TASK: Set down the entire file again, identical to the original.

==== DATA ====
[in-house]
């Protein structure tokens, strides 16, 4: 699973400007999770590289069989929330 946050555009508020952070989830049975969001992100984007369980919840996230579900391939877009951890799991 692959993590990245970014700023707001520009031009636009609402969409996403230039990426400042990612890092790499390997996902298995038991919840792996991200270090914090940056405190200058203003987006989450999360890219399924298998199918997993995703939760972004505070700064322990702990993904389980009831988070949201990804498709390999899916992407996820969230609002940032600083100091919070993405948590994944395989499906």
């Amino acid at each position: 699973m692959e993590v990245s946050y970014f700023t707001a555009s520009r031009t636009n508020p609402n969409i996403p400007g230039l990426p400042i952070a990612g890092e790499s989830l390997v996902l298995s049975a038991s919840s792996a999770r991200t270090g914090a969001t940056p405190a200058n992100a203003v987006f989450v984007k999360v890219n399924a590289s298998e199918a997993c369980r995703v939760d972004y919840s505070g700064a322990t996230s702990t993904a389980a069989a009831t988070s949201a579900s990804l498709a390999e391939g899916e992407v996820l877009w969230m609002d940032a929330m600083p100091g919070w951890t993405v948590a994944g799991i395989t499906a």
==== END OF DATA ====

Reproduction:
[in-house]
């Protein structure tokens, strides 16, 4: 699973400007999770590289069989929330 946050555009508020952070989830049975969001992100984007369980919840996230579900391939877009951890799991 692959993590990245970014700023707001520009031009636009609402969409996403230039990426400042990612890092790499390997996902298995038991919840792996991200270090914090940056405190200058203003987006989450999360890219399924298998199918997993995703939760972004505070700064322990702990993904389980009831988070949201990804498709390999899916992407996820969230609002940032600083100091919070993405948590994944395989499906």
């Amino acid at each position: 699973m692959e993590v990245s946050y970014f700023t707001a555009s520009r031009t636009n508020p609402n969409i996403p400007g230039l990426p400042i952070a990612g890092e790499s989830l390997v996902l298995s049975a038991s919840s792996a999770r991200t270090g914090a969001t940056p405190a200058n992100a203003v987006f989450v984007k999360v890219n399924a590289s298998e199918a997993c369980r995703v939760d972004y919840s505070g700064a322990t996230s702990t993904a389980a069989a009831t988070s949201a579900s990804l498709a390999e391939g899916e992407v996820l877009w969230m609002d940032a929330m600083p100091g919070w951890t993405v948590a994944g799991i395989t499906a």